What Indian Education System Can Learn From The Japanese Education System

Posted on August 17, 2011 in Education

By Tanushri Banerjee:

After a year of my college, life has changed a lot. One of the change happening was that I had learnt to drive. So one afternoon I went to my old school to pick my mother up who was a teacher there. I reached school early and there was time to kill.

So I settled myself in one of the seats in front of a 10th standard classroom. On observing a little, I saw some boys busy in a fight, a bunch of giggling girls discussing something animatedly and a few of the kids engrossed in completing their assignments. Oh! And some were running wildly around the classroom. Suddenly the teacher entered the class. Immediately, they scampered off to their allotted seats and got their books out. Within next half an hour the mood of the whole room changed. A few were staring at the blackboard blankly. Some were passing chits, few were doodling. And one or two were asleep. I, on the other hand did something much more constructive. I brainstormed. The teacher was doing her job, but the purpose of the job was not being fulfilled. More than half of the class was not even listening to her. Why was it so?

Slowly and steadily, as I flexed my brain cells, the answer started coming to me. It was the foundation, the very beginning of education that was at fault. From the very first day these kids had declared studies as boring.

I recalled my kindergarten days in Japan, my very first step into education. For whole two years, I hadn’t touched books. We had no syllabus to follow and nothing to meet as a deadline. Instead, there were pets in the school. Pets of all sorts, geese, rabbit, crabs and what not, to keep us busy. They were not there just for amusement but to help us learn. We were given duties, to feed them and wash them. Even as young four-year-olds, we were given responsibility. There were story readings, activities, and the process of learning was made fun. On weekends, we were made to clean our own classrooms. The kids, teachers and parents, all worked together to make the school spotless. My mother, who is the product of the vigorous form of the Indian education system, was bewildered at the complete absence of books from the two year curriculum. While I was enjoying school, she was worried that I was lagging behind compared to my cousins who were being treated to Indian form of education. The education system there was far more relaxed, realistic and practical as compared to ours.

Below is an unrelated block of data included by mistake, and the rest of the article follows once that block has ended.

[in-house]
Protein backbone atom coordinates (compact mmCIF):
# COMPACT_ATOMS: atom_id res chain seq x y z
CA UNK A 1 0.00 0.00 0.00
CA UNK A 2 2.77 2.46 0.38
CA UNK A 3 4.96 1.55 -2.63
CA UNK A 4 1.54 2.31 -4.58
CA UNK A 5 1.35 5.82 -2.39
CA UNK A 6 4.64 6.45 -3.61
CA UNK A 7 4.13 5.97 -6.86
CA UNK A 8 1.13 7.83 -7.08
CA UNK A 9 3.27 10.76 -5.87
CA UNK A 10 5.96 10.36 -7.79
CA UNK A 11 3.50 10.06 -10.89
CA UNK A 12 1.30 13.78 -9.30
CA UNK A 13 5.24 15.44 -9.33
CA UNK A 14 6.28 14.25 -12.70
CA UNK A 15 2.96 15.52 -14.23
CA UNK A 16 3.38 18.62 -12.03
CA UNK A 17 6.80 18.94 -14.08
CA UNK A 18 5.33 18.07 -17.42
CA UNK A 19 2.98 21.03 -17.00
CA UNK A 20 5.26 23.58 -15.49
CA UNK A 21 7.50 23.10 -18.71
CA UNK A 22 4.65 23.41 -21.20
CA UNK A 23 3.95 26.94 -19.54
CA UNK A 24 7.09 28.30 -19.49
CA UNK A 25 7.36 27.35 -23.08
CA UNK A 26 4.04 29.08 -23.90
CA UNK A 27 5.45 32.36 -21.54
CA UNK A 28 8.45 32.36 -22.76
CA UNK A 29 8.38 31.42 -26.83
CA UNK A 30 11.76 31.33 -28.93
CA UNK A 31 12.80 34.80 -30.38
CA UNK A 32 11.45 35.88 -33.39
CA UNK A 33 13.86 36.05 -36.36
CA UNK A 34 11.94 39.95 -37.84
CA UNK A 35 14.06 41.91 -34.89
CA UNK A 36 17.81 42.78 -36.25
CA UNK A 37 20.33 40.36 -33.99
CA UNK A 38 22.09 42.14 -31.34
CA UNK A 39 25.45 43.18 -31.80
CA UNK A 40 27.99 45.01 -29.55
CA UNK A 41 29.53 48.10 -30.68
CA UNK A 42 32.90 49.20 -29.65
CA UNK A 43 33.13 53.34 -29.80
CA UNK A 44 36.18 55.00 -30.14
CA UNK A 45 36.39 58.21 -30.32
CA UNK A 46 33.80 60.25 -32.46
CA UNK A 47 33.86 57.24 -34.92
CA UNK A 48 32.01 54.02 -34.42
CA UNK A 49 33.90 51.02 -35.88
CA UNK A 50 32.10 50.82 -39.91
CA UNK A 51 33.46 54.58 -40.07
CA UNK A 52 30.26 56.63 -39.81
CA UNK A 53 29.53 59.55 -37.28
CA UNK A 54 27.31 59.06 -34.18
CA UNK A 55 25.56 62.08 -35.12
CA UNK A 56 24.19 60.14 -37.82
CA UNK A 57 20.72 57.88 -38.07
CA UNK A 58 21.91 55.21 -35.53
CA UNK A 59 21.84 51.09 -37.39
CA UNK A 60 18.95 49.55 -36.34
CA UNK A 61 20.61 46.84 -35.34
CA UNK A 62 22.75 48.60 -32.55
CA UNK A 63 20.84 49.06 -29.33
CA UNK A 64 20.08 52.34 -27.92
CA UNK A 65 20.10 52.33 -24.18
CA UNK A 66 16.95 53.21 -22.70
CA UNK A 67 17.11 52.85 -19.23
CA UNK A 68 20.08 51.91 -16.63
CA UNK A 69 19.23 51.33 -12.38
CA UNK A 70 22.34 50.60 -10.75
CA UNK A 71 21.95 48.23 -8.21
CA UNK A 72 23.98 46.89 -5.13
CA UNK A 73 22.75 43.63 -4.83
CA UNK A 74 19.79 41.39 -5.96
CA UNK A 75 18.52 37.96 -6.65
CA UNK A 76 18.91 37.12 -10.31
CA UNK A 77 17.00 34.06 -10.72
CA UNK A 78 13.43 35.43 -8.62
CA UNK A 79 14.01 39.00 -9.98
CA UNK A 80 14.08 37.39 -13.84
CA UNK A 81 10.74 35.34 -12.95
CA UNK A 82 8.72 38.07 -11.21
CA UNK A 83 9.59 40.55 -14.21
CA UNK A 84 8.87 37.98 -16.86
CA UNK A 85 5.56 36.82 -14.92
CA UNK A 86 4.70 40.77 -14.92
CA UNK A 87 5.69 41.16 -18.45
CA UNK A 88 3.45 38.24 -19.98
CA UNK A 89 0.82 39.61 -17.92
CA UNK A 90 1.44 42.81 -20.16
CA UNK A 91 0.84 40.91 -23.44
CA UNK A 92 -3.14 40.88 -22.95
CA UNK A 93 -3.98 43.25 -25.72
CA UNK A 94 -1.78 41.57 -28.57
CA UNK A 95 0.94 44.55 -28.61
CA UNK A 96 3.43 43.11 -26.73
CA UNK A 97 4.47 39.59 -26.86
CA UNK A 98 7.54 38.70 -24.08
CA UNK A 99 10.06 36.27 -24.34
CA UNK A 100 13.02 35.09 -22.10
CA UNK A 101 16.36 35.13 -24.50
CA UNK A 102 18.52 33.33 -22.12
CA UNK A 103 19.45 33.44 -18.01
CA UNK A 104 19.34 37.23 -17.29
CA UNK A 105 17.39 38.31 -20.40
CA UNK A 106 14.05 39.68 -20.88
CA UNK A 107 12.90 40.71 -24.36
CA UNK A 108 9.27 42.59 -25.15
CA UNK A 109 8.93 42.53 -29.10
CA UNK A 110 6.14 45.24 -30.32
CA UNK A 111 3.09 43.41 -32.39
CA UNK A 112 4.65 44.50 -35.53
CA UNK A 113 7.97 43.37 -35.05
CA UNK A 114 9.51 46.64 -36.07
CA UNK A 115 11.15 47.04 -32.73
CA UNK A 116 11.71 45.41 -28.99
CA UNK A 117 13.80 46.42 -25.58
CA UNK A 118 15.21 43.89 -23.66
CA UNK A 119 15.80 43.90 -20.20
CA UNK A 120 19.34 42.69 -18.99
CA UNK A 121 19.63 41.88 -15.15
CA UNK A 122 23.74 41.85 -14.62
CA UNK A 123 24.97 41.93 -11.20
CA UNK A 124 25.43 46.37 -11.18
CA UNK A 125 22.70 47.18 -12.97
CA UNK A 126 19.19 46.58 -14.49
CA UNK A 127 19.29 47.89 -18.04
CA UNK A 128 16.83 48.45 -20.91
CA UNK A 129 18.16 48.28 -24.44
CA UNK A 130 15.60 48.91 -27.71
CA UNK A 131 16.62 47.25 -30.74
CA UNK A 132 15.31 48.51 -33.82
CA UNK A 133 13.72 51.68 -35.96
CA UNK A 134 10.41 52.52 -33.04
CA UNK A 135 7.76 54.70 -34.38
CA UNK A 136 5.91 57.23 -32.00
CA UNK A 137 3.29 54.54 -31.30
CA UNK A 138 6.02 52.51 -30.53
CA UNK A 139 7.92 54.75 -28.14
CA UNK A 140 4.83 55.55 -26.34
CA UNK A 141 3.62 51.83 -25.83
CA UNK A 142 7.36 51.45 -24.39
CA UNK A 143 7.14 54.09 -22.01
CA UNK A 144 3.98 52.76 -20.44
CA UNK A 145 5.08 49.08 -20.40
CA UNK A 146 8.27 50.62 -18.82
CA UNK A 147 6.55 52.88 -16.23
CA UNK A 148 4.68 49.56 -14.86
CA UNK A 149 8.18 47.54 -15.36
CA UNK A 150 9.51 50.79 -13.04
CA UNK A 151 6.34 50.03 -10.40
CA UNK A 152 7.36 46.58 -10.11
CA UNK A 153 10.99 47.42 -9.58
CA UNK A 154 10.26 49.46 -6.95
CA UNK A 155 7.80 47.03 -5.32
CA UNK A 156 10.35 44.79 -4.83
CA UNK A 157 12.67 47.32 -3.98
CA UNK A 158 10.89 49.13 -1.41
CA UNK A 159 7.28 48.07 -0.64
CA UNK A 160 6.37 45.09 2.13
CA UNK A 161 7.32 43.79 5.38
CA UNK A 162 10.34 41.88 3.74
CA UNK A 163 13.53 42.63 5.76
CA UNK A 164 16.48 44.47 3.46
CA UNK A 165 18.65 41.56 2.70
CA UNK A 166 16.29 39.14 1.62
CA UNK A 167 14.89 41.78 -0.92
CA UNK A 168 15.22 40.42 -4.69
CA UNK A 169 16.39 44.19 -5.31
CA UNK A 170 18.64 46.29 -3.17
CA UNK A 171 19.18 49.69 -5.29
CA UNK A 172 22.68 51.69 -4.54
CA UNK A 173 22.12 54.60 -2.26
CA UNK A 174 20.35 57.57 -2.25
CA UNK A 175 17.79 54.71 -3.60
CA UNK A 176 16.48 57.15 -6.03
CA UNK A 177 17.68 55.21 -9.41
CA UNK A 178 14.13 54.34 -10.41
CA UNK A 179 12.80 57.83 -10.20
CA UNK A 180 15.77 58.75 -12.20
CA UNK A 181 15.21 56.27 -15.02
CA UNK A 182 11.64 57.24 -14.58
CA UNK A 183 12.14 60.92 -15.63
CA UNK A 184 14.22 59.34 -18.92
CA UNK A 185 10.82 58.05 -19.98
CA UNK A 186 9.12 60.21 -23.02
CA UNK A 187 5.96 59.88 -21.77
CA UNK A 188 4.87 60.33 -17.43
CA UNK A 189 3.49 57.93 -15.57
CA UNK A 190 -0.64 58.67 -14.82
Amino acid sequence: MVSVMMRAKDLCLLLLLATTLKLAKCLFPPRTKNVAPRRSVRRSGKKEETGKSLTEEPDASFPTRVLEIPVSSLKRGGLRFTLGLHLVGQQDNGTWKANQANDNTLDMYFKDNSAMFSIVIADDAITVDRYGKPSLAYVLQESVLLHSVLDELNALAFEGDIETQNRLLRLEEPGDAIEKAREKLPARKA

I continued pondering. When I looked at the classroom in front of me, I wondered if a question were to be asked to the students about what they did in class right after the lecture, most of them will be unable to reply. I looked at those few who were paying attention. The teacher had chosen her favorites and she was concerned with teaching only them. It didn’t bother her that the majority of the class wasn’t listening. They were “hopeless”; the staff room must have declared them. Hence there was an absence of proper connection between the teacher and the students.

A proper interaction is the best tool to work with when trying to click with the students, using the books, only for reference purpose, holding discussions in the classroom, encouraging students to speak up and teaching with the help of practical examples. It is necessary to understand the practicality of the text. Conducting plays and holding discussions. When students live the characters, they understand them better. Connecting whatever they’re studying to the real life would do the trick. Students and teachers need to understand the idea that studies can be enjoyed, if it gets interesting.

I was interrupted in my brainstorm. My mother was ready to leave. As I left I couldn’t help but smile at the thought that came to mind. Rancho’s dialogue from the movie 3 idiots. “In life, never go after success. Go for excellence. Success will come running after you”.